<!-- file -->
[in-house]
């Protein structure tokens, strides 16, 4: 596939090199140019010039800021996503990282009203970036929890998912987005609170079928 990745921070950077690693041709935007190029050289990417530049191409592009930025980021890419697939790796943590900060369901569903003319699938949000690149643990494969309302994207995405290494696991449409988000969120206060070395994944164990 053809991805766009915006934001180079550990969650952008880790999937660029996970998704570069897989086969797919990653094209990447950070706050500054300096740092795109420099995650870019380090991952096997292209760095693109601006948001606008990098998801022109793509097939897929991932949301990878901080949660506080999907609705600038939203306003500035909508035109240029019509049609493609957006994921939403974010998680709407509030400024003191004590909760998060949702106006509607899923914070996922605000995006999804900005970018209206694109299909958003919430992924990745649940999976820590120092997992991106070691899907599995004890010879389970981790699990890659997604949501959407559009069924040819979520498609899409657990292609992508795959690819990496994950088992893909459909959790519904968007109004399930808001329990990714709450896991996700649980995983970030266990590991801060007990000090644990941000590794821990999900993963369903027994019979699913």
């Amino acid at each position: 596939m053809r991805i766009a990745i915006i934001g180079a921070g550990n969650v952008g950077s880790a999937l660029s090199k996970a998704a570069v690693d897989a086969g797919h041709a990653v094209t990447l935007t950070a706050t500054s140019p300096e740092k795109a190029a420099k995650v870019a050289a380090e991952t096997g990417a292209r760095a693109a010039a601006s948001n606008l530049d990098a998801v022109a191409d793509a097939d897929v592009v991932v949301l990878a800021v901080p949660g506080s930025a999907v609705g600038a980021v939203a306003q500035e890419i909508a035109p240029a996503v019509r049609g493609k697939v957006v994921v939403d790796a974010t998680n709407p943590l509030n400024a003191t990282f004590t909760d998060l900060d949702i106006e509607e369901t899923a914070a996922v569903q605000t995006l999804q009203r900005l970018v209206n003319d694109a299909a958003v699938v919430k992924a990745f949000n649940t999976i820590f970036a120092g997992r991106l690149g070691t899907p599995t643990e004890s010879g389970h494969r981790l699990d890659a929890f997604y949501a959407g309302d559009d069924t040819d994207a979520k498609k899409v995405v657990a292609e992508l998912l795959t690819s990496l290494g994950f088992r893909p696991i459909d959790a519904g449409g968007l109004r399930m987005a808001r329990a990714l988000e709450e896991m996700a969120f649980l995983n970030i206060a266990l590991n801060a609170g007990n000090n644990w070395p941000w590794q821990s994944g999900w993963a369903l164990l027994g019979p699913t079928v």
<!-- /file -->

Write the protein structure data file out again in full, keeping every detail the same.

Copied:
[in-house]
């Protein structure tokens, strides 16, 4: 596939090199140019010039800021996503990282009203970036929890998912987005609170079928 990745921070950077690693041709935007190029050289990417530049191409592009930025980021890419697939790796943590900060369901569903003319699938949000690149643990494969309302994207995405290494696991449409988000969120206060070395994944164990 053809991805766009915006934001180079550990969650952008880790999937660029996970998704570069897989086969797919990653094209990447950070706050500054300096740092795109420099995650870019380090991952096997292209760095693109601006948001606008990098998801022109793509097939897929991932949301990878901080949660506080999907609705600038939203306003500035909508035109240029019509049609493609957006994921939403974010998680709407509030400024003191004590909760998060949702106006509607899923914070996922605000995006999804900005970018209206694109299909958003919430992924990745649940999976820590120092997992991106070691899907599995004890010879389970981790699990890659997604949501959407559009069924040819979520498609899409657990292609992508795959690819990496994950088992893909459909959790519904968007109004399930808001329990990714709450896991996700649980995983970030266990590991801060007990000090644990941000590794821990999900993963369903027994019979699913």
């Amino acid at each position: 596939m053809r991805i766009a990745i915006i934001g180079a921070g550990n969650v952008g950077s880790a999937l660029s090199k996970a998704a570069v690693d897989a086969g797919h041709a990653v094209t990447l935007t950070a706050t500054s140019p300096e740092k795109a190029a420099k995650v870019a050289a380090e991952t096997g990417a292209r760095a693109a010039a601006s948001n606008l530049d990098a998801v022109a191409d793509a097939d897929v592009v991932v949301l990878a800021v901080p949660g506080s930025a999907v609705g600038a980021v939203a306003q500035e890419i909508a035109p240029a996503v019509r049609g493609k697939v957006v994921v939403d790796a974010t998680n709407p943590l509030n400024a003191t990282f004590t909760d998060l900060d949702i106006e509607e369901t899923a914070a996922v569903q605000t995006l999804q009203r900005l970018v209206n003319d694109a299909a958003v699938v919430k992924a990745f949000n649940t999976i820590f970036a120092g997992r991106l690149g070691t899907p599995t643990e004890s010879g389970h494969r981790l699990d890659a929890f997604y949501a959407g309302d559009d069924t040819d994207a979520k498609k899409v995405v657990a292609e992508l998912l795959t690819s990496l290494g994950f088992r893909p696991i459909d959790a519904g449409g968007l109004r399930m987005a808001r329990a990714l988000e709450e896991m996700a969120f649980l995983n970030i206060a266990l590991n801060a609170g007990n000090n644990w070395p941000w590794q821990s994944g999900w993963a369903l164990l027994g019979p699913t079928v």